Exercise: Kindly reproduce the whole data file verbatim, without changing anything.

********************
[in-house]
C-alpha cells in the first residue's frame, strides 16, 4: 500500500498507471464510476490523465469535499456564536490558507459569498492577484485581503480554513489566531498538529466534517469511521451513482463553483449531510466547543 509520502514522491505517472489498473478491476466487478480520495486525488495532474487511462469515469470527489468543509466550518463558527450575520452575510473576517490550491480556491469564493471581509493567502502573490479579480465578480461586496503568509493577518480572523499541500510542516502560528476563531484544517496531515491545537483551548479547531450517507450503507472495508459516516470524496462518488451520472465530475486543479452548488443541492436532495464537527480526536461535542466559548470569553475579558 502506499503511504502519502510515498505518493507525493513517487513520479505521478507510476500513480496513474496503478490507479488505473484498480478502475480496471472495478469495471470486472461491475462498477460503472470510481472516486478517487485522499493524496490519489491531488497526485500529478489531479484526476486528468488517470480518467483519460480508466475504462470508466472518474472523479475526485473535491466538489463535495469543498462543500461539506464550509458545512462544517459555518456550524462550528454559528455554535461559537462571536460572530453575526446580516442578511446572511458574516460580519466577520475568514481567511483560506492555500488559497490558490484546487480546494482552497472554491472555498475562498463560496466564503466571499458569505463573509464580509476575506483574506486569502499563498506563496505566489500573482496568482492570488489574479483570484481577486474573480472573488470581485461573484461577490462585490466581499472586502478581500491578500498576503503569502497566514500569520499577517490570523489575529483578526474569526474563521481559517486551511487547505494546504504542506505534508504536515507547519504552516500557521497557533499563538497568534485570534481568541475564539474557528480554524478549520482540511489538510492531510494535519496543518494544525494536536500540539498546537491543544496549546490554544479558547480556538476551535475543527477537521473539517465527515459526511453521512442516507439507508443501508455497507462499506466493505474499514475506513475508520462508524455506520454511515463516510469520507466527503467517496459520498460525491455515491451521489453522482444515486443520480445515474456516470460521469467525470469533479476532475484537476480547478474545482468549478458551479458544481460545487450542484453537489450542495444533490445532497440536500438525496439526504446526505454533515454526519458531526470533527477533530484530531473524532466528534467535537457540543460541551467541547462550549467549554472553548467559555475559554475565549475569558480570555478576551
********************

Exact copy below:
[in-house]
C-alpha cells in the first residue's frame, strides 16, 4: 500500500498507471464510476490523465469535499456564536490558507459569498492577484485581503480554513489566531498538529466534517469511521451513482463553483449531510466547543 509520502514522491505517472489498473478491476466487478480520495486525488495532474487511462469515469470527489468543509466550518463558527450575520452575510473576517490550491480556491469564493471581509493567502502573490479579480465578480461586496503568509493577518480572523499541500510542516502560528476563531484544517496531515491545537483551548479547531450517507450503507472495508459516516470524496462518488451520472465530475486543479452548488443541492436532495464537527480526536461535542466559548470569553475579558 502506499503511504502519502510515498505518493507525493513517487513520479505521478507510476500513480496513474496503478490507479488505473484498480478502475480496471472495478469495471470486472461491475462498477460503472470510481472516486478517487485522499493524496490519489491531488497526485500529478489531479484526476486528468488517470480518467483519460480508466475504462470508466472518474472523479475526485473535491466538489463535495469543498462543500461539506464550509458545512462544517459555518456550524462550528454559528455554535461559537462571536460572530453575526446580516442578511446572511458574516460580519466577520475568514481567511483560506492555500488559497490558490484546487480546494482552497472554491472555498475562498463560496466564503466571499458569505463573509464580509476575506483574506486569502499563498506563496505566489500573482496568482492570488489574479483570484481577486474573480472573488470581485461573484461577490462585490466581499472586502478581500491578500498576503503569502497566514500569520499577517490570523489575529483578526474569526474563521481559517486551511487547505494546504504542506505534508504536515507547519504552516500557521497557533499563538497568534485570534481568541475564539474557528480554524478549520482540511489538510492531510494535519496543518494544525494536536500540539498546537491543544496549546490554544479558547480556538476551535475543527477537521473539517465527515459526511453521512442516507439507508443501508455497507462499506466493505474499514475506513475508520462508524455506520454511515463516510469520507466527503467517496459520498460525491455515491451521489453522482444515486443520480445515474456516470460521469467525470469533479476532475484537476480547478474545482468549478458551479458544481460545487450542484453537489450542495444533490445532497440536500438525496439526504446526505454533515454526519458531526470533527477533530484530531473524532466528534467535537457540543460541551467541547462550549467549554472553548467559555475559554475565549475569558480570555478576551